Researchers in South Africa have published data in the New England Journal of Medicine showing that the two-dose Pfizer/BioNTech vaccine remains 70% effective against Covid-19 hospitalization, even in the face of the Omicron Variant. While Omicron has been found in several other studies to cause many more infections among the vaccinated and boosted (let alone the unvaccinated), these new findings indicate that the implications of these infections remain far less dire than they were during the pre-vaccine era. In other words, the vaccines have held up to their greatest challenge yet. As expected, a majority of Omicron Covid-19 hospitalizations in South Africa occurred among the unvaccinated.
Diving into the details of the study, we see that across the board, the rates of Covid-19 hospitalization during the Omicron period were lower than during the Delta period. Depending on the age group, hospitalization rates ranged from 2-to-6 times lower during the Omicron period than during the Delta period. However, most of these findings appear to reflect a combination of increased rates of vaccination in the last few months in South Africa (where vaccination rates remain low, with just over 25% of the population fully vaccinated, though now steadily rising) and a lower average age among newly infected individuals during the Omicron period.
For example, younger adults represented a higher fraction of hospitalizations in the last month compared to previous waves. However, younger adults are also a much less-vaccinated demographic, including in South Africa. That’s why it will only be after these “confounding variables” are factored out that we will know whether Omicron is inherently milder than Delta. That said, while exact figures can’t be triangulated, the new data from South Africa strongly imply that the explanations for reports of milder disease during the Omicron outbreak hinge more on the characteristics of the targets (average age and vaccination status) among the new cases detected, and less about the biology of the new variant. Therefore, how much the biology of the Omicron variant itself is responsible for lower rates of hospitalization remains unknown and speculative.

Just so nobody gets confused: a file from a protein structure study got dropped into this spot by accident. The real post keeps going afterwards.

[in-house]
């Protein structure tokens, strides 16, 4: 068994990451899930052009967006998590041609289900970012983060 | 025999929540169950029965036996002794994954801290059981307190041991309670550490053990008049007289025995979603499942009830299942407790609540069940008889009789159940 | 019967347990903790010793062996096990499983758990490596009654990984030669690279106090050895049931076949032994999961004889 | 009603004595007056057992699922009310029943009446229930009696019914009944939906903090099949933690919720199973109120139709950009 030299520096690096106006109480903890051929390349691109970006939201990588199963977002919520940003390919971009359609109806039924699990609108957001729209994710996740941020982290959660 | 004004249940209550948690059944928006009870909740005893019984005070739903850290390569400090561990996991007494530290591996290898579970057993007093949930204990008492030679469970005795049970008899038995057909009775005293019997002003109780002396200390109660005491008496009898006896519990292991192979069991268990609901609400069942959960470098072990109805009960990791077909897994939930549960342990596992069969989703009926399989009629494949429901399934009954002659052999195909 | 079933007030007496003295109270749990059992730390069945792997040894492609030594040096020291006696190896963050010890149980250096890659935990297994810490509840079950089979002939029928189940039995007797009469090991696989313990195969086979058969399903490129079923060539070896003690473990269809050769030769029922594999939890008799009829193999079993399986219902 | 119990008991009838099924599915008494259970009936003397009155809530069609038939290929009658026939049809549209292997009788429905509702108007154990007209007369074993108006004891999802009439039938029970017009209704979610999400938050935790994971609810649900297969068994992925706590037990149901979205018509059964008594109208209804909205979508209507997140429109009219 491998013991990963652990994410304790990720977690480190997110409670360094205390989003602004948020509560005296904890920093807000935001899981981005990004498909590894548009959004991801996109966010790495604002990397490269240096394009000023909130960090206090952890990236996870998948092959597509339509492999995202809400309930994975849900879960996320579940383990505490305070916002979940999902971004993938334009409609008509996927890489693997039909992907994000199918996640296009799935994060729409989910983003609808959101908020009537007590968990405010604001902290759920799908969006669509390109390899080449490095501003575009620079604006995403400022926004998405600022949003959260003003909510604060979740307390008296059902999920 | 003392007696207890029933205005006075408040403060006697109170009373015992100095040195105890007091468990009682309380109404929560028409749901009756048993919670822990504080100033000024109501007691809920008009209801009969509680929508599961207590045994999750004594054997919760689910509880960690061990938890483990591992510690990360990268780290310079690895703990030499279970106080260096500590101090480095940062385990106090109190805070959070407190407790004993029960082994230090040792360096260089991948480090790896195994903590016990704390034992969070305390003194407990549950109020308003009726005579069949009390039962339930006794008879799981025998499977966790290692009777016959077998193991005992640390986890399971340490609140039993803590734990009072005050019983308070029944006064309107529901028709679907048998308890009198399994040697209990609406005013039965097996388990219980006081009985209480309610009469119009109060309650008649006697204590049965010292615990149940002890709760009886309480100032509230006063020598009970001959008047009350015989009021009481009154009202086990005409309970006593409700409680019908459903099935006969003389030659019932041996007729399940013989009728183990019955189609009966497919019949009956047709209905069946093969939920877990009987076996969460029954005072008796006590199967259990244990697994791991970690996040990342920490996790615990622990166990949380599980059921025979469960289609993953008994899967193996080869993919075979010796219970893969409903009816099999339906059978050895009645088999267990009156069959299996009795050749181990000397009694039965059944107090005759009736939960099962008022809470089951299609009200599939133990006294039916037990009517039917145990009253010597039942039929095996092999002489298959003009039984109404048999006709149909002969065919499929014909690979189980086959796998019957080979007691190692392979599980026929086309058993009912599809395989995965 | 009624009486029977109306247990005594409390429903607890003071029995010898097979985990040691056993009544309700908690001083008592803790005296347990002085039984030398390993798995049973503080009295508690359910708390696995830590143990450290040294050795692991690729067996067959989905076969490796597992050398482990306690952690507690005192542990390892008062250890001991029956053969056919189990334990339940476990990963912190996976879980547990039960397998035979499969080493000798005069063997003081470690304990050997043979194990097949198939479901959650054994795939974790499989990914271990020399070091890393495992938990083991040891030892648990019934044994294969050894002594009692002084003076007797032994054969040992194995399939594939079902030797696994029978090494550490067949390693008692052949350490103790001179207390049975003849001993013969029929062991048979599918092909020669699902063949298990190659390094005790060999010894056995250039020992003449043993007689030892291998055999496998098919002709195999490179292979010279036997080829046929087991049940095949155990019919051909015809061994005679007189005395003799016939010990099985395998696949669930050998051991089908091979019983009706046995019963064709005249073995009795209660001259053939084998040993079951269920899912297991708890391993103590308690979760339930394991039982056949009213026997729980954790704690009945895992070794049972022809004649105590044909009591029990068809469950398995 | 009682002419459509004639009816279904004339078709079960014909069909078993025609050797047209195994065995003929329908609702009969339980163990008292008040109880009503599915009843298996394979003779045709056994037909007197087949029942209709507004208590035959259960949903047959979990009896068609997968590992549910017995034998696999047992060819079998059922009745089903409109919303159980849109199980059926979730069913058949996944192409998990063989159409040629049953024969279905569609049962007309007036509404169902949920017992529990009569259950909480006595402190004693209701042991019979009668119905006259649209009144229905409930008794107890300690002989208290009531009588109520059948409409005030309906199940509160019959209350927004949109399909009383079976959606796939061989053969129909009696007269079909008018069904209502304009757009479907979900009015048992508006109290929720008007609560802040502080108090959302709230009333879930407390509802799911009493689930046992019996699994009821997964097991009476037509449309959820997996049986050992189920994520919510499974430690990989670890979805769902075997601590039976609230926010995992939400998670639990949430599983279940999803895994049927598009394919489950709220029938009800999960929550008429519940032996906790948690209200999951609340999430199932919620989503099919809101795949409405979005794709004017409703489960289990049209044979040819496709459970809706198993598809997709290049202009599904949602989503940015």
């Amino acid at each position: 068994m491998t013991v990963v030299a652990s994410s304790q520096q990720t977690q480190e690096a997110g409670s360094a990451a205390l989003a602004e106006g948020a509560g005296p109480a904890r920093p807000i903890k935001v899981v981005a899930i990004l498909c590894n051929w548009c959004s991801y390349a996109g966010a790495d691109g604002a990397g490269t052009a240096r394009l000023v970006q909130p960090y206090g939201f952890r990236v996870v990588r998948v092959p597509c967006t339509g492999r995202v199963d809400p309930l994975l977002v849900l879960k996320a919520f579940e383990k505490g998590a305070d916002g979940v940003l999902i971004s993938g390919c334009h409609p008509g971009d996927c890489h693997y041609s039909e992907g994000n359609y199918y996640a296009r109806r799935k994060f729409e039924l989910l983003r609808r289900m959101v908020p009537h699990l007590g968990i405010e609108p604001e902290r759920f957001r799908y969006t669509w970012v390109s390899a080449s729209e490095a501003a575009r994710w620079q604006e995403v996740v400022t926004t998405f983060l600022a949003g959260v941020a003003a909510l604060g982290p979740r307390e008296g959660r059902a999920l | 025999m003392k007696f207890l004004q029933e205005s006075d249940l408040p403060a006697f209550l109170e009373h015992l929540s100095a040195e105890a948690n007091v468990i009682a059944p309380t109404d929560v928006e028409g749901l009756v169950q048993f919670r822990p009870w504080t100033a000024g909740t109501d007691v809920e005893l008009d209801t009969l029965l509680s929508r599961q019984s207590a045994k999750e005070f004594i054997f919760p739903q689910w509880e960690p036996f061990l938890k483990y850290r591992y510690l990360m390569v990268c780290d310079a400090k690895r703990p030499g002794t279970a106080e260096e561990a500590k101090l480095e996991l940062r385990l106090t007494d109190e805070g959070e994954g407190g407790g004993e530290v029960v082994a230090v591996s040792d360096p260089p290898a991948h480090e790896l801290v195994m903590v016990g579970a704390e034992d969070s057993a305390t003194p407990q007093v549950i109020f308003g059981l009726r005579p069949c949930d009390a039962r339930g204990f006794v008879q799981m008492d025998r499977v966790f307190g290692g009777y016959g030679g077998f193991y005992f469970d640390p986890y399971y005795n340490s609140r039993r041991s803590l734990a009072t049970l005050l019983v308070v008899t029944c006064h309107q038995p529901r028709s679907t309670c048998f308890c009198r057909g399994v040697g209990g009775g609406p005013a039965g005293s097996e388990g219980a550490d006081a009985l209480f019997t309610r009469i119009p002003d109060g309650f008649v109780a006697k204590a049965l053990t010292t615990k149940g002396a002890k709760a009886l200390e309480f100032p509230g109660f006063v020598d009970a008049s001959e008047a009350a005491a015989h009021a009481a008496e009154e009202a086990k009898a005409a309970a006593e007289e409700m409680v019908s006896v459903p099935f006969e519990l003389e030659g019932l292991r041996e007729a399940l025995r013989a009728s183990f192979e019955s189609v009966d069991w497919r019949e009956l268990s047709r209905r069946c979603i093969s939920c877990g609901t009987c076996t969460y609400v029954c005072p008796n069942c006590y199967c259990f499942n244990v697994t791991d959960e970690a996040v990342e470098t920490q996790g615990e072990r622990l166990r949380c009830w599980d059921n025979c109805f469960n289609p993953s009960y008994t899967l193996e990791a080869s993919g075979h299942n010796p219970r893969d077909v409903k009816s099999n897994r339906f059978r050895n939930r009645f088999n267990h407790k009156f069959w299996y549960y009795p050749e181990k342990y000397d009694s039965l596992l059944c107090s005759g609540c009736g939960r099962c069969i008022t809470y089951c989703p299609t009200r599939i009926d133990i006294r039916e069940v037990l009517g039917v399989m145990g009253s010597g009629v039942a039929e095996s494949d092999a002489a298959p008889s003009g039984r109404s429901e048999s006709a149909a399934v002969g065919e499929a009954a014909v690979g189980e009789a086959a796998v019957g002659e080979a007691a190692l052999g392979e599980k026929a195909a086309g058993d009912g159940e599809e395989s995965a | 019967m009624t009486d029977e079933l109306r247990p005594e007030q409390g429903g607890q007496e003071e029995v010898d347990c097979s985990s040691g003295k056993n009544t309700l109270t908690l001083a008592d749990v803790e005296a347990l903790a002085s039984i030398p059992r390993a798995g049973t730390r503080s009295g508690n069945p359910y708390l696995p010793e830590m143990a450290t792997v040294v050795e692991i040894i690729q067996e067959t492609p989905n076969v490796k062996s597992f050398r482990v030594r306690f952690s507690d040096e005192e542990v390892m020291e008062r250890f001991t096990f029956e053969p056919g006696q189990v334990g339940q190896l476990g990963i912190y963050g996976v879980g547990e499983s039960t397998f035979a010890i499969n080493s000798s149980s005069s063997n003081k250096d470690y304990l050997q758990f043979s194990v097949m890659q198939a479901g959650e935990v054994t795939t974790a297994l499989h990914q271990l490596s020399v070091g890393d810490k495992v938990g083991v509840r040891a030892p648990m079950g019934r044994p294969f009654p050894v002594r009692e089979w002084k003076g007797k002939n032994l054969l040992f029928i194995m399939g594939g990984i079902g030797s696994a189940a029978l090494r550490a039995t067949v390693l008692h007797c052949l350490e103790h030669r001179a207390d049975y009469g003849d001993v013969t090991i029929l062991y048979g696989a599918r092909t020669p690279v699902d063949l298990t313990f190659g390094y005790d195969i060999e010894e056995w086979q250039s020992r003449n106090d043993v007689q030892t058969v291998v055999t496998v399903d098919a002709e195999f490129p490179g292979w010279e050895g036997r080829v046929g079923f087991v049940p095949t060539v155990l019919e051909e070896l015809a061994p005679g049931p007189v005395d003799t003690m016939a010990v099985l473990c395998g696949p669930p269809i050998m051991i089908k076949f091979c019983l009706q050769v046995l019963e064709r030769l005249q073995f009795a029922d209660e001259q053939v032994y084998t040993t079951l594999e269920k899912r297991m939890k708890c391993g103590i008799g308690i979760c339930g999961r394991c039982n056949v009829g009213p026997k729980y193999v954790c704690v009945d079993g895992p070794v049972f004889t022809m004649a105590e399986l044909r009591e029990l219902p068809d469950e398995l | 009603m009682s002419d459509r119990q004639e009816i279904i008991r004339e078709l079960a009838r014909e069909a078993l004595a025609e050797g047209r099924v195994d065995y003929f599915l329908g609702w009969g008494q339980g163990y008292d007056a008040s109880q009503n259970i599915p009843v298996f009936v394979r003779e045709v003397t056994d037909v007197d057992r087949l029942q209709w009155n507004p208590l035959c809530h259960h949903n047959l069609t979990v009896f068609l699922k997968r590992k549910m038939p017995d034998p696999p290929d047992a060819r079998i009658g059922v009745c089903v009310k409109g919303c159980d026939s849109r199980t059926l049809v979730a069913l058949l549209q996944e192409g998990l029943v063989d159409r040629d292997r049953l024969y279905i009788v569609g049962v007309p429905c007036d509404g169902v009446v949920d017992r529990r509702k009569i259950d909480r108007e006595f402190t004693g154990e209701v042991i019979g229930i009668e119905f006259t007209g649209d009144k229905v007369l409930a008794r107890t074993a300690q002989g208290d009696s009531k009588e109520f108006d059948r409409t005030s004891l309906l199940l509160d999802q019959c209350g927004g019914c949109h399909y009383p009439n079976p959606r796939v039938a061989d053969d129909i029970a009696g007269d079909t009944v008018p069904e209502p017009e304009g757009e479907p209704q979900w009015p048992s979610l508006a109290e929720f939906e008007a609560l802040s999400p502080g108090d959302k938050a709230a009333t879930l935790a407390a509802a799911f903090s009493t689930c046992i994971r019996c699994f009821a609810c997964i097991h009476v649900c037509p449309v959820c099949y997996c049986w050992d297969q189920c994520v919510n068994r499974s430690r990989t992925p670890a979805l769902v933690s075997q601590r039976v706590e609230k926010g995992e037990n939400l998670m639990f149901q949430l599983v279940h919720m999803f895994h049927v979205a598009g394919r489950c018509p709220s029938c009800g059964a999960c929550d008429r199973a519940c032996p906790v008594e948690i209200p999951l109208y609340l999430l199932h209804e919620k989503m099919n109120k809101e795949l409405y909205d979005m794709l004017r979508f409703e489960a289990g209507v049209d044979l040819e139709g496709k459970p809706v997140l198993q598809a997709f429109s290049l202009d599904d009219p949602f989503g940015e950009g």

Some data that were not published—but which were shared with Inside Medicine by the research team that published this latest study from South Africa—show an important age-specific pattern: among individuals ages 18-29, vaccine effectiveness against Omicron hospitalization was found to be 92%. Among individuals ages 30-39, 40-49, 50-59 vaccine effectiveness was somewhat lower but still highly impressive, at 75%, 82%, and 74% respectively. However, vaccine effectiveness against Omicron-related hospitalization was another notch lower in older groups, with vaccine effectiveness pegged at 67% among individuals ages 60-69 and 59% among those ages 70-79 (Data for 80+ were not specified).
Lower vaccine effectiveness against Omicron in older populations is cause for concern. These findings clearly suggest, yet again, that booster doses for people in older age groups (and other high-risk groups such as those with immune compromise) stand to improve outcomes meaningfully. That also means that outcomes in the United States may be better than elsewhere, since around 57% of the fully vaccinated US population ages 65 and older have already been boosted. Just how much added protection against severe disease and hospitalization those booster doses provide on top of these new figures from South Africa remains undetermined. But again, the effects will likely be age-dependent, with the most benefit coming to those who are the most vulnerable.
The data are complicated. The deeper we get into the pandemic, the harder the questions are. The science is no longer so straight-forward that anyone who took high school biology and math can just eyeball it, which in essence was the case last year). Of course, I’ll continue to assess the new data and provide you with updates.
But fortunately, the main message remains uncomplicated and unchanged: we must vaccinate everyone who is eligible (both in the US and around the world), and boost the highest risk groups first. With respect to their risks, I fear that in the US, we’ve under-boosted the demographics who need added protection the most, including seniors and those living in nursing homes, while providing millions of booster doses to young healthy people in whom added benefits remain smaller and difficult to measure, beyond a short-term decrease in mild infections.
Have we done enough? Clearly not. But if we had not had as successful of a vaccine rollout as we did in 2021 in the United States (imperfect and incomplete as it was, and is), things would be much, much worse.
Omicron is testing us. So far, our grade is neither an A nor is it an F; it’s incomplete.
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Special thanks to Dr. Glenda Gray and Shirley Collie for providing unpublished data from South Africa described here.